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Here is the code I have:

\documentclass{article}
\usepackage[utf8]{inputenc}
\usepackage{amsmath}

\begin{document}

\begin{equation*}
    \lambda=\frac{\operatornamewithlimits{\max}_{\theta \in \Omega_0}L(\theta)}{\operatornamewithlimits{\max}_{\theta \in \Omega}L(\theta)}
\end{equation*}

\end{document}

And this is what I get:

fraction with subscript after max

The subscript appears in the fraction after "max" instead of below "max". I've tried to put the expression with the subscript outside the fraction and the subscript appears bellow "max". Why does that happens? How can I get this:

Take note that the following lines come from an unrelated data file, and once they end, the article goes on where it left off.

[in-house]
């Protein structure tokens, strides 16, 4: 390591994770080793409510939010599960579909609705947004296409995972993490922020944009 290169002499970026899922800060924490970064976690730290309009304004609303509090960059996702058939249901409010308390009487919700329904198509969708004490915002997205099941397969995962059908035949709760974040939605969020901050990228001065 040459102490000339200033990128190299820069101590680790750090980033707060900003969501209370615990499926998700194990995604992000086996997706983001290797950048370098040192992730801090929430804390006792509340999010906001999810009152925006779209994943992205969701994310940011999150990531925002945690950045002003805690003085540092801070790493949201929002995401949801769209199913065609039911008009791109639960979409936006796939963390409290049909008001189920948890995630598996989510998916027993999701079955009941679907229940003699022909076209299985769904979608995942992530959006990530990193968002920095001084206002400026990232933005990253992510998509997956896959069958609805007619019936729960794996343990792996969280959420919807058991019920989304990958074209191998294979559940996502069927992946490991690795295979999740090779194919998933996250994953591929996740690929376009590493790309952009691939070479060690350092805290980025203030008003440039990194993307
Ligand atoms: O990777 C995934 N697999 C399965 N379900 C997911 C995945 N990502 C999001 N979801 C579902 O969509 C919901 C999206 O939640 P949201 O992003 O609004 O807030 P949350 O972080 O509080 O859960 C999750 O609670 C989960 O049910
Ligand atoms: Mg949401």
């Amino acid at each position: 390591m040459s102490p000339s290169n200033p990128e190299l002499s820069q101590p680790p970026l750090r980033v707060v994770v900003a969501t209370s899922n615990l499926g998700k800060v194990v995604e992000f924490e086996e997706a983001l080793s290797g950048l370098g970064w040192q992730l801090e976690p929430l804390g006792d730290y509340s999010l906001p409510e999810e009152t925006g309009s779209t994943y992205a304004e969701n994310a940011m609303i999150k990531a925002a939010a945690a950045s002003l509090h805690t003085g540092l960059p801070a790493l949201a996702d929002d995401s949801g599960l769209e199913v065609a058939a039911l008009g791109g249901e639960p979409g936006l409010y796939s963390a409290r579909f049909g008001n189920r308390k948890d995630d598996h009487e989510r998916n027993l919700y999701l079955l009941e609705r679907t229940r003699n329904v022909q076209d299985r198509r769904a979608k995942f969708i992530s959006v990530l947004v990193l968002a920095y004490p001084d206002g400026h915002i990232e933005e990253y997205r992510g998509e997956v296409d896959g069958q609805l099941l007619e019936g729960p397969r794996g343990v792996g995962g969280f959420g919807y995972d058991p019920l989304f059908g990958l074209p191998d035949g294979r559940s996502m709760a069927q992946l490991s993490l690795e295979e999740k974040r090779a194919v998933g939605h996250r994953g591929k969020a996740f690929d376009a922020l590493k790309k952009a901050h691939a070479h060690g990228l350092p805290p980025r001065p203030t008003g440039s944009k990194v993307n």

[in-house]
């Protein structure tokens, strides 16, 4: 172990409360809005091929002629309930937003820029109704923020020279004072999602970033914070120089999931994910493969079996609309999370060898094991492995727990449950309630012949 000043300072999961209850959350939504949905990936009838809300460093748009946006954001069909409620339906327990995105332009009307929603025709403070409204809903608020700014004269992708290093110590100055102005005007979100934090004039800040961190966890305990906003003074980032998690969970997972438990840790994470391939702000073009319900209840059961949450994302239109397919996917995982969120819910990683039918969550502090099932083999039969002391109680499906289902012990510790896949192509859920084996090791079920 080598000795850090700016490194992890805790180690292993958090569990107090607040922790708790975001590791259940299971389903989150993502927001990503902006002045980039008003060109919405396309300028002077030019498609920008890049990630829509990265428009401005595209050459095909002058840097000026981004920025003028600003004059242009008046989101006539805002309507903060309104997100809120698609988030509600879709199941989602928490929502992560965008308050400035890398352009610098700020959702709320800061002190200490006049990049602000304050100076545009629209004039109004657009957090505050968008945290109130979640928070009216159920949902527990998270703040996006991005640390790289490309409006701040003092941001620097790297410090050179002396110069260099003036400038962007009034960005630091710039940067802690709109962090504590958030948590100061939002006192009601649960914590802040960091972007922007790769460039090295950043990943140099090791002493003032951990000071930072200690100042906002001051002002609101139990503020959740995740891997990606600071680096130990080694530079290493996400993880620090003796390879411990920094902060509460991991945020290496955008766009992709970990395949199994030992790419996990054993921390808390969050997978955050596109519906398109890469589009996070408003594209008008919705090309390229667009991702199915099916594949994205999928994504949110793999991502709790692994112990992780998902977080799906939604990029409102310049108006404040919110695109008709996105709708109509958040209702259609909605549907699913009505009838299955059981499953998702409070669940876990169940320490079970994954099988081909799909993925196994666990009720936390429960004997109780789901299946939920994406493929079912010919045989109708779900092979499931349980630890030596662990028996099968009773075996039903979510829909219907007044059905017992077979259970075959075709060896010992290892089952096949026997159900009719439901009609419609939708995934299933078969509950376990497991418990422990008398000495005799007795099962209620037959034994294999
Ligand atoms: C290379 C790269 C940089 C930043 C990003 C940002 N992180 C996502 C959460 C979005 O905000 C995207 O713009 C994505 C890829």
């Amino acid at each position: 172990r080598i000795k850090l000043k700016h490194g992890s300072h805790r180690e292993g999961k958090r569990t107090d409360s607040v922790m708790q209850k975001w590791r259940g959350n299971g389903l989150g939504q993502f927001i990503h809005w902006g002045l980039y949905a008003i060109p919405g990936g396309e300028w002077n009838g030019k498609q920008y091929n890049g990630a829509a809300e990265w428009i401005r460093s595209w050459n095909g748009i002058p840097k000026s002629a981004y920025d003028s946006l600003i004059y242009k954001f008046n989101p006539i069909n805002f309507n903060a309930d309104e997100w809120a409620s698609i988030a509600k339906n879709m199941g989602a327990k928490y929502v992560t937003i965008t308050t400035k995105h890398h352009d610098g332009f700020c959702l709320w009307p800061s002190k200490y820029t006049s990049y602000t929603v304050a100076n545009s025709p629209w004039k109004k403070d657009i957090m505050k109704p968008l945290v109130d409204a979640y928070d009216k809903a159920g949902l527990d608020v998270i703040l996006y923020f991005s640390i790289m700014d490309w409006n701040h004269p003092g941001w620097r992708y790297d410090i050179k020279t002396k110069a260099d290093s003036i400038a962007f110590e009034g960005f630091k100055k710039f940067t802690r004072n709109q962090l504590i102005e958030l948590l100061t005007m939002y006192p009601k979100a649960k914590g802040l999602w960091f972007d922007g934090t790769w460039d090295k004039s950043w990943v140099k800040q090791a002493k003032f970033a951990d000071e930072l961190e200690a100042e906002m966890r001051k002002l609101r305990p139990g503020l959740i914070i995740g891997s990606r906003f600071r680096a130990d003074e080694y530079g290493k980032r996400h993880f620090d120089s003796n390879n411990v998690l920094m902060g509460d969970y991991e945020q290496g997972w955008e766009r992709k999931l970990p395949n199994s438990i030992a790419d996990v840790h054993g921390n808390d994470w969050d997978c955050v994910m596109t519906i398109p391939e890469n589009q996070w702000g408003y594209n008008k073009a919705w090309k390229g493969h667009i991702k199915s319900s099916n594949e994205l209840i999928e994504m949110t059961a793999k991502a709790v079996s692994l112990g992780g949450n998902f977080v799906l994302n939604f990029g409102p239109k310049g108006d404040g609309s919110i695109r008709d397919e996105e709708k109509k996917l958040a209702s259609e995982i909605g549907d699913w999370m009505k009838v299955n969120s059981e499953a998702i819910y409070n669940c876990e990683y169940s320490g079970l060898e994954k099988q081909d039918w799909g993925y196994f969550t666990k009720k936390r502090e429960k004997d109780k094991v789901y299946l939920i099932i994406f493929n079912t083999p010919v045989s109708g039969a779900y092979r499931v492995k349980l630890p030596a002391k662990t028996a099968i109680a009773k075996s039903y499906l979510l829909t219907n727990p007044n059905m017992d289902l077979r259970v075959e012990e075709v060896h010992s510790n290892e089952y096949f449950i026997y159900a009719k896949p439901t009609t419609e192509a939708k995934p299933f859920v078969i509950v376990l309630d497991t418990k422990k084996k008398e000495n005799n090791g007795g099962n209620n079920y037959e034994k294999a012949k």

fraction with subscript bellow max

1 Answer 1

3

You can get this by putting \limits after \max and dropping the \operatornamewithlimits. But you really shouldn't. This is done on purpose so that your fractions don't get too large, and, imho, the result with \limits looks weird.

Nevertheless, this is how you could get it:

\documentclass{article}
\usepackage[utf8]{inputenc}
\usepackage{amsmath}

\begin{document}

\begin{equation*}
    \lambda=\frac{\max\limits_{\theta \in \Omega_0}L(\theta)}{\max\limits_{\theta \in \Omega}L(\theta)}
\end{equation*}

\end{document}

enter image description here

1
  • 1
    Thank you for the advice!
    – Shana Anne
    Dec 5, 2020 at 20:10

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